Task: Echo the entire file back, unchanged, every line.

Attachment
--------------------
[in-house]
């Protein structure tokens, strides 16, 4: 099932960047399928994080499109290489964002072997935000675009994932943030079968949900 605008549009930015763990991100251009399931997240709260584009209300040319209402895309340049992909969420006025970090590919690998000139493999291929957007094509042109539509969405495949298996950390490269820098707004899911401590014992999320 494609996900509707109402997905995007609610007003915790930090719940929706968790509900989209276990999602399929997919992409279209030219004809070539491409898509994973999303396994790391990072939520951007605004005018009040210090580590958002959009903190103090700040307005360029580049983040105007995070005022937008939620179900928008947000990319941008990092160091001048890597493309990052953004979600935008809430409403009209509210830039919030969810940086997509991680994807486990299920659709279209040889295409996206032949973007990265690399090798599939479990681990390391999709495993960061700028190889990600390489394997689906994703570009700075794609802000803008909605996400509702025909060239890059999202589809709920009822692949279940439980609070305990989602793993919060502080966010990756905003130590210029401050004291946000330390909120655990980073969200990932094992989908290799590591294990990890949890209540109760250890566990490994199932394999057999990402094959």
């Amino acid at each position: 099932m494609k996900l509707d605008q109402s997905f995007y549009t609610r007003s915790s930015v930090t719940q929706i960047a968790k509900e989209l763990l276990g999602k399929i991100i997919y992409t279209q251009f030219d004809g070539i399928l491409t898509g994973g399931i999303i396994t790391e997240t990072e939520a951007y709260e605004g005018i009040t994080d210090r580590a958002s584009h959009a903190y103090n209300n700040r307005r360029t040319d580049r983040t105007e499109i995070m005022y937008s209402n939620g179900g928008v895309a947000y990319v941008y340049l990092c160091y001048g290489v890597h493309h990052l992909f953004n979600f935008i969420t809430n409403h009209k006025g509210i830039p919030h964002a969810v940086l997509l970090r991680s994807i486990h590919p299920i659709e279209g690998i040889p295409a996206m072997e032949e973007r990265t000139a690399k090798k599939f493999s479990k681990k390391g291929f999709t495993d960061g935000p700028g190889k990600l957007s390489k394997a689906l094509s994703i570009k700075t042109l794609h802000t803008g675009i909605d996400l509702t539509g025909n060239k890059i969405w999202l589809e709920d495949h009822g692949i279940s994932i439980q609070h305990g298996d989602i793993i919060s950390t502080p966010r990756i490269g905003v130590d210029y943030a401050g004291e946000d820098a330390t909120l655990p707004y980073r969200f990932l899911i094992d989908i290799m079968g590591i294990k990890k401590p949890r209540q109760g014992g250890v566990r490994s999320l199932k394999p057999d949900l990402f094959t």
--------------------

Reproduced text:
[in-house]
């Protein structure tokens, strides 16, 4: 099932960047399928994080499109290489964002072997935000675009994932943030079968949900 605008549009930015763990991100251009399931997240709260584009209300040319209402895309340049992909969420006025970090590919690998000139493999291929957007094509042109539509969405495949298996950390490269820098707004899911401590014992999320 494609996900509707109402997905995007609610007003915790930090719940929706968790509900989209276990999602399929997919992409279209030219004809070539491409898509994973999303396994790391990072939520951007605004005018009040210090580590958002959009903190103090700040307005360029580049983040105007995070005022937008939620179900928008947000990319941008990092160091001048890597493309990052953004979600935008809430409403009209509210830039919030969810940086997509991680994807486990299920659709279209040889295409996206032949973007990265690399090798599939479990681990390391999709495993960061700028190889990600390489394997689906994703570009700075794609802000803008909605996400509702025909060239890059999202589809709920009822692949279940439980609070305990989602793993919060502080966010990756905003130590210029401050004291946000330390909120655990980073969200990932094992989908290799590591294990990890949890209540109760250890566990490994199932394999057999990402094959």
């Amino acid at each position: 099932m494609k996900l509707d605008q109402s997905f995007y549009t609610r007003s915790s930015v930090t719940q929706i960047a968790k509900e989209l763990l276990g999602k399929i991100i997919y992409t279209q251009f030219d004809g070539i399928l491409t898509g994973g399931i999303i396994t790391e997240t990072e939520a951007y709260e605004g005018i009040t994080d210090r580590a958002s584009h959009a903190y103090n209300n700040r307005r360029t040319d580049r983040t105007e499109i995070m005022y937008s209402n939620g179900g928008v895309a947000y990319v941008y340049l990092c160091y001048g290489v890597h493309h990052l992909f953004n979600f935008i969420t809430n409403h009209k006025g509210i830039p919030h964002a969810v940086l997509l970090r991680s994807i486990h590919p299920i659709e279209g690998i040889p295409a996206m072997e032949e973007r990265t000139a690399k090798k599939f493999s479990k681990k390391g291929f999709t495993d960061g935000p700028g190889k990600l957007s390489k394997a689906l094509s994703i570009k700075t042109l794609h802000t803008g675009i909605d996400l509702t539509g025909n060239k890059i969405w999202l589809e709920d495949h009822g692949i279940s994932i439980q609070h305990g298996d989602i793993i919060s950390t502080p966010r990756i490269g905003v130590d210029y943030a401050g004291e946000d820098a330390t909120l655990p707004y980073r969200f990932l899911i094992d989908i290799m079968g590591i294990k990890k401590p949890r209540q109760g014992g250890v566990r490994s999320l199932k394999p057999d949900l990402f094959t």